Summary: Moses, Pt. 9 of 15


A lady from a church I had preached before once approached me and asked me to retell a story that I had supposedly told her congregation. I said, “What story?” She told me the gist of the story, and I said, “I did not tell it.” The story was beautiful and unforgettable.

It was about a man who had it with carrying a heavy cross on his back. He decided that it was unfair to him that he had been carrying it for so long. So he came to Jesus and pointed out that the cross had become unbearable.

"Lord, Lord, I do not want this cross any more. It’s too heavy for me to bear."

“My child, let me take you to a place that will take care of your burden.”

Then God led him to a huge room and in the room were crosses of various shapes and of all sizes – huge crosses, average ones, and small ones. Then the Lord said to him, "Since you do not like what you are carrying, why don’t you leave it with me and choose something you think it’s your size."

The man entered the huge room, dropped his jaw at the wide selection, and walked around excitedly. He noticed a big and impressive cross, but decided it was too heavy for him after picking it up for size. He saw a small cross and flashed a smile, but decided that it was also not right for him.

After a long while weighing his options, he saw a cross in a corner. It seemed old, used, and discarded. Upon carrying it, the man discovered it was the exact thing he had in mind- the right weight, size, and pleasant shape.

“May I have this one?” he asked the Lord. The Lord answered, "Isn’t that what you brought in?"

Moses had it with leading people, serving others and helping them. The Israelites were no closer to following him in the desert than they were when they first left Egypt. In fact, they disliked him, blamed and resented him. He survived three complains before arriving at Sinai (Ex 19:1) – of bitter water (Ex 15:25), no food (Ex 16:20) or drink (Ex 17:1-2), and at Sinai, he saw the people committing idolatry and immorality. As a result, a plague struck (Ex 32:35), adding to the 3,000 people already dead (Ex 32:28).

After leaving Sinai on the second month of the second year (Num 10:11), the Israelites complained about their situation at their first stop, Taberah (Num 11:1-3), and when they reached the next one, Kibroth Hattaavah (Num 11:34), the intermittent grumbling turned to continuous wailing. The intense crying before Moses’ tent so troubled and displeased Moses that he asked God five successive questions (vv 11-13). The key word in Moses’ exchange with the Lord is the word “carry” that appears twice in verse 12, once in verse 14, and twice again 17.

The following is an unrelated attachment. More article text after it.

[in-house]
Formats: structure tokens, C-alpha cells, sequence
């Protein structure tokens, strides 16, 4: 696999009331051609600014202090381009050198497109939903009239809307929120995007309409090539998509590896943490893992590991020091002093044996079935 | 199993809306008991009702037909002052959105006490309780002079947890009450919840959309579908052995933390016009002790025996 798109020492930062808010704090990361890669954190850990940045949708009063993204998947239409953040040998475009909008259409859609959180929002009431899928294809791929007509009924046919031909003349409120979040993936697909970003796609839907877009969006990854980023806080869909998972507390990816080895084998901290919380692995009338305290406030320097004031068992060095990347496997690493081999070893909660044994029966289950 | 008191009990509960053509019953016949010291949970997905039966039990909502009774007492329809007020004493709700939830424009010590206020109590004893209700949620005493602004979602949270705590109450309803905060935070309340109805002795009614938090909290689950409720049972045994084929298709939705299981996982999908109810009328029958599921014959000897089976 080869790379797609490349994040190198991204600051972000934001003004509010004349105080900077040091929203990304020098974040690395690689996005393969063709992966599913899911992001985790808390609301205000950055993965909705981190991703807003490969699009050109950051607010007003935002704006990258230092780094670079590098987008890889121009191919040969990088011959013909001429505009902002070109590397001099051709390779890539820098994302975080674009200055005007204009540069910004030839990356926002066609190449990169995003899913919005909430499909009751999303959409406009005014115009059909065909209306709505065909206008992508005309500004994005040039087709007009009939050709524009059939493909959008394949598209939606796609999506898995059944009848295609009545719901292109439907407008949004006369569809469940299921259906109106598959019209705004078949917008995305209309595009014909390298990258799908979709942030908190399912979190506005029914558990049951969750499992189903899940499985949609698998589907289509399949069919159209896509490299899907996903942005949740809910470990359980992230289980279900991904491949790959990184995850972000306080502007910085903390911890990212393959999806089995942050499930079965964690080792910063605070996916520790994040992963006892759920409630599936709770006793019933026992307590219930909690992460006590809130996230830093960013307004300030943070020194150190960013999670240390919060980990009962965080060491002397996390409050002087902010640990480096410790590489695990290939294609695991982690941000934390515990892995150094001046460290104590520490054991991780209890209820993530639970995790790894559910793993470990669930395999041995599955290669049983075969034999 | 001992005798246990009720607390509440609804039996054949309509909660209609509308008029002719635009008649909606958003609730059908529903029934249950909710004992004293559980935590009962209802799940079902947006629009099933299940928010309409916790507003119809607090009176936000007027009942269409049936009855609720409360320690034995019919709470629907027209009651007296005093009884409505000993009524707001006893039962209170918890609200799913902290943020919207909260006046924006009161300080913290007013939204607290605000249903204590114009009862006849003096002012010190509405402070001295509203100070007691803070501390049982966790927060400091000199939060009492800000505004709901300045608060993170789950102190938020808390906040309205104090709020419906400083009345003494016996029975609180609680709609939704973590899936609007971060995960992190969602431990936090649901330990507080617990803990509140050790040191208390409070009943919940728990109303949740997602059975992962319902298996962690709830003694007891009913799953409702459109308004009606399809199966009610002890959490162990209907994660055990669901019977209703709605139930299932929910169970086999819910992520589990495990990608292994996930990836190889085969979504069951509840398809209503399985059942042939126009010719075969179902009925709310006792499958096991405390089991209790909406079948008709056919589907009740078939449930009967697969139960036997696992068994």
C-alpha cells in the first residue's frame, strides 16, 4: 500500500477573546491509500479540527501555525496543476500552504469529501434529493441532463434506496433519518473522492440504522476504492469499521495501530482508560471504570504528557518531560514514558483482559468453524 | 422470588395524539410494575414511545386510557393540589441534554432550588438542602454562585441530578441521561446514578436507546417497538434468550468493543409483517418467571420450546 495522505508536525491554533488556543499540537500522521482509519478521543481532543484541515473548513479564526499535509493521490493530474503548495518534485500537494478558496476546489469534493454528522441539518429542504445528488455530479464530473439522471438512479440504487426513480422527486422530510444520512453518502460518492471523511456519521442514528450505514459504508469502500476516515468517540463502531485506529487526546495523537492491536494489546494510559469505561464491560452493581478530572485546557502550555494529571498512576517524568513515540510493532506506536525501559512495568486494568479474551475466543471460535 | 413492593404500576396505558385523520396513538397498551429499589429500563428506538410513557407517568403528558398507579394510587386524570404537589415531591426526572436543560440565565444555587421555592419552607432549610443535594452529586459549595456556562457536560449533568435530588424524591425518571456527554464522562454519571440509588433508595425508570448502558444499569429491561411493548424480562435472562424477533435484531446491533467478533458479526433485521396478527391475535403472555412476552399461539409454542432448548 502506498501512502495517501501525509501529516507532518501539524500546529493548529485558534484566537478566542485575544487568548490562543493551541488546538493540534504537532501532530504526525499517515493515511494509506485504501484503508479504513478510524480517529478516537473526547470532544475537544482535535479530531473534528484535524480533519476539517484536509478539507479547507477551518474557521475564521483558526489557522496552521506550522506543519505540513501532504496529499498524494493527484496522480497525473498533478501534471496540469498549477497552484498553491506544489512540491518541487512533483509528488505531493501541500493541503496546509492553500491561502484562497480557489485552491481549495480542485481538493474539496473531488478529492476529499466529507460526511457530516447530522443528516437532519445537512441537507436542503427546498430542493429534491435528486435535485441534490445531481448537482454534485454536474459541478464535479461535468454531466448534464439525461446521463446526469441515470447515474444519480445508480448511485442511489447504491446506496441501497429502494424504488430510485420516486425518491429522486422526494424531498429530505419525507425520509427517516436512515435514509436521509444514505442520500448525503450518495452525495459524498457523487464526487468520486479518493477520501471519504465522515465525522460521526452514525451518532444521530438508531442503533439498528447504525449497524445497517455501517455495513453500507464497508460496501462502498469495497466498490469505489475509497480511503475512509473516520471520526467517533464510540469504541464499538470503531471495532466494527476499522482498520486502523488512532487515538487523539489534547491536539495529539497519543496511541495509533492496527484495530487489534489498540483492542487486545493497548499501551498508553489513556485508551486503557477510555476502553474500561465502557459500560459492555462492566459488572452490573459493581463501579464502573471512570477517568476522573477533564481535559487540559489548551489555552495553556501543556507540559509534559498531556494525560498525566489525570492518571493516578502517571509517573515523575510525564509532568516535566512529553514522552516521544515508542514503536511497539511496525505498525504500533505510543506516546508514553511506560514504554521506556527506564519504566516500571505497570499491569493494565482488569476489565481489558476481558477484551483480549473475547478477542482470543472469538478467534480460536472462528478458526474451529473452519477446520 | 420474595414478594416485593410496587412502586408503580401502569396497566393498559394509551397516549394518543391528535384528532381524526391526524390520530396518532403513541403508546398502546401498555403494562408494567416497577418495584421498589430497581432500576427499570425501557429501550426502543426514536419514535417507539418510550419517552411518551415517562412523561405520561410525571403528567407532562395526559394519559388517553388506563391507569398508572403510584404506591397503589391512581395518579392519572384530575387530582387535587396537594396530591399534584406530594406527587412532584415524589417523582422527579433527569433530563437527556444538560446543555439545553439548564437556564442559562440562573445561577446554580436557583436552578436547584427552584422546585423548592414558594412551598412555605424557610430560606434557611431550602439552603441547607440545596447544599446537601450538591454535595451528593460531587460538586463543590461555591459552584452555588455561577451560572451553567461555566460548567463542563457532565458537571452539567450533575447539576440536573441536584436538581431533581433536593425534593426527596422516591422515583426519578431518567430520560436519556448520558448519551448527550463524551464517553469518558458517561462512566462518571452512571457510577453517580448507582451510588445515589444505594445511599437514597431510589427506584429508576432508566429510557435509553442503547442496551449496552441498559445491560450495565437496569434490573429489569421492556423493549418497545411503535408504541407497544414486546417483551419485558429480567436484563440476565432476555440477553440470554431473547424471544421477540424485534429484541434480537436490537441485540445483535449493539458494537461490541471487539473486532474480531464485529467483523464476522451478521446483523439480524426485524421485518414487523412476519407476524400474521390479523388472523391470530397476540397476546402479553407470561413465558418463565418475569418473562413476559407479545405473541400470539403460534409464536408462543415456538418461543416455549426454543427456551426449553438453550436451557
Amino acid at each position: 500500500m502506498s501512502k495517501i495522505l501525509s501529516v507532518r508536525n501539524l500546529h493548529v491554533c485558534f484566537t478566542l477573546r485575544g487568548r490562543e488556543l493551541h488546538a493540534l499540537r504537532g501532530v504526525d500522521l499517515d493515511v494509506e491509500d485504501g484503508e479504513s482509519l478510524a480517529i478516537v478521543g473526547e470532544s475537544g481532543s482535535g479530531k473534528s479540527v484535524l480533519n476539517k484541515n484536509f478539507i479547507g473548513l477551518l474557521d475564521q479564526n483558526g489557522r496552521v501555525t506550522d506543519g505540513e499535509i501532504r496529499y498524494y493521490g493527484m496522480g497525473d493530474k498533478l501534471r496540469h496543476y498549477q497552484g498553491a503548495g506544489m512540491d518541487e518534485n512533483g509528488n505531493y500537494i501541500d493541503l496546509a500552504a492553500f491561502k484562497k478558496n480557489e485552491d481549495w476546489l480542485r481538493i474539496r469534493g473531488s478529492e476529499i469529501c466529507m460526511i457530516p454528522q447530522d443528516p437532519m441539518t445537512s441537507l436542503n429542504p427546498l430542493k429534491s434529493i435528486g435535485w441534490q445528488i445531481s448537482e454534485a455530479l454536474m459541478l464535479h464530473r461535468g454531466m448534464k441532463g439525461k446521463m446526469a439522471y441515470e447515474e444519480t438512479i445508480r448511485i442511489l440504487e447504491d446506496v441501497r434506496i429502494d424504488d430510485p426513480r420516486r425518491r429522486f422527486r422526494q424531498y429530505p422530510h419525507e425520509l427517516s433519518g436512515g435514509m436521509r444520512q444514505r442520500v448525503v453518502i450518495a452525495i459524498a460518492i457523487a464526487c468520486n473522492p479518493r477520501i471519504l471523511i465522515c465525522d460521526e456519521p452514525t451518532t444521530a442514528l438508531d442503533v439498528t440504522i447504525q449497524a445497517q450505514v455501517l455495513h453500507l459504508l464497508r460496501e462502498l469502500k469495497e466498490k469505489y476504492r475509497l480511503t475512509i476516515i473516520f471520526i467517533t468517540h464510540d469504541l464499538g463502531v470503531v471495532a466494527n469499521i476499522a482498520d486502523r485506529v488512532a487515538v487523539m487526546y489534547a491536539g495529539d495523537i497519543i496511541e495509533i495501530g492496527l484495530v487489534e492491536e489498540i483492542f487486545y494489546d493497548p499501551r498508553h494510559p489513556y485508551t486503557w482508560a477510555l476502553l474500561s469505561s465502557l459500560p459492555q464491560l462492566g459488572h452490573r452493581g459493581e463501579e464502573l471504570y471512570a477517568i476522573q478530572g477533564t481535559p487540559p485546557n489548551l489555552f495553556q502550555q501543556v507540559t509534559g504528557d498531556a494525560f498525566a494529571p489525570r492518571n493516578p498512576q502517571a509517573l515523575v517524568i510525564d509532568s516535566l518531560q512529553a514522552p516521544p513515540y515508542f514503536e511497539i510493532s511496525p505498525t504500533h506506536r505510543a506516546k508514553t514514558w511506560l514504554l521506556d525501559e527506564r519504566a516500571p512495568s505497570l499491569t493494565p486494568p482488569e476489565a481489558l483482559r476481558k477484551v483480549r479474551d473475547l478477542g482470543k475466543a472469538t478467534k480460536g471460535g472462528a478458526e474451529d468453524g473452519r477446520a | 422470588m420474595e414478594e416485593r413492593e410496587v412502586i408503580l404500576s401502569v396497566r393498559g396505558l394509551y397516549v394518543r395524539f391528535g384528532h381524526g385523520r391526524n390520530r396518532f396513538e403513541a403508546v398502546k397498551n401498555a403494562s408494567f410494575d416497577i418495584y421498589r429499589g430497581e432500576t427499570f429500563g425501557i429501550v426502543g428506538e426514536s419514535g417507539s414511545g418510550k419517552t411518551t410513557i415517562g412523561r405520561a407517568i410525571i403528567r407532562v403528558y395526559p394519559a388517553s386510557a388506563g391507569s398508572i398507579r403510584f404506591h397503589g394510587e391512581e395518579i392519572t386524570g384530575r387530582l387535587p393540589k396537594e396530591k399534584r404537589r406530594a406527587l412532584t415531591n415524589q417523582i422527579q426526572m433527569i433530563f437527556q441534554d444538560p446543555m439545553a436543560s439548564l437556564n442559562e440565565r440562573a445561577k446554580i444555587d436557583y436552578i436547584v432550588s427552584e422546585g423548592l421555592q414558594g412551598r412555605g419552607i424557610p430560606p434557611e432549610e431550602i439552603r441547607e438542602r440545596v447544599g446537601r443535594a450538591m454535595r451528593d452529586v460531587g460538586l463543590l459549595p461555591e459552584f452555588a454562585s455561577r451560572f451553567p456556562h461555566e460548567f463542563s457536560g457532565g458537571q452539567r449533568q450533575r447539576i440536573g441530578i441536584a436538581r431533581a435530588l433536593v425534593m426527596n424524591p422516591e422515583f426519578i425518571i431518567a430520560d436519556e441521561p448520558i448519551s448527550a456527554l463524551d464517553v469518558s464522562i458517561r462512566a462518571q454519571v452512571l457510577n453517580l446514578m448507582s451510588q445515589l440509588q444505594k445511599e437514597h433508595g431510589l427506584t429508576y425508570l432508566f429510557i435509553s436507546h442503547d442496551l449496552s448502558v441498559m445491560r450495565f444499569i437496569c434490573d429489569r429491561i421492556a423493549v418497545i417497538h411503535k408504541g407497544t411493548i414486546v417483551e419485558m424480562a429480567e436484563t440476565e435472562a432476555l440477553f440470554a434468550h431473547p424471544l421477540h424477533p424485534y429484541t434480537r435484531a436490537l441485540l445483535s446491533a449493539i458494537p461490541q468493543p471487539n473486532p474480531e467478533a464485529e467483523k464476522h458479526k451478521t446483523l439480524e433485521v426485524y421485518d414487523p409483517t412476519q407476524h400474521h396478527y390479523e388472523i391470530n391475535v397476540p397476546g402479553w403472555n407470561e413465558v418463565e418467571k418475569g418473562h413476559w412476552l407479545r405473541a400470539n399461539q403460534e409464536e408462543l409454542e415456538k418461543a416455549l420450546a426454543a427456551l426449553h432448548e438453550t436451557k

Moses felt he was trapped, with the full weight of Israel on his shoulders alone, and he harbored and expressed the thought of dying (v 15).

What should we do when things and people are overwhelming? Where can we find help when we are faced with complains and cries? How does God assure us when we are burdened with care?

Three times God spoke to Moses. The first speech specified the help of elders; the next chided the immaturity of Israel; and the last challenged God’s response to Moses’ burden.


16 The LORD said to Moses: "Bring me seventy of Israel’s elders who are known to you as leaders and officials among the people. Have them come to the Tent of Meeting, that they may stand there with you. 17 I will come down and speak with you there, and I will take of the Spirit that is on you and put the Spirit on them. They will help you carry the burden of the people so that you will not have to carry it alone. (Num 11:16-17)

It’s been said:

“People are unreasonable, illogical and self-centered. Love them anyway.

If you do good, people will accuse you of selfish ulterior motives. Do good anyway.

If you are successful, you will win false friends and true enemies. Succeed anyway.

Honesty and frankness make you vulnerable. Be honest and frank anyway.

The good you do today will be gone tomorrow. Do good anyway.

The biggest people with the biggest ideas can be shot down by the smallest people with the smallest minds. Think big anyway.

People favor underdogs but follow only top dogs. Fight for some underdogs anyway.

What you spend years building may be destroyed overnight. Build anyway (James Hewett, Illustrations Unlimited).

Frederick the Great, the 18th century King of Prussia and great military leader, said, The more I get to know people, the more I love my dog. ( “People”)

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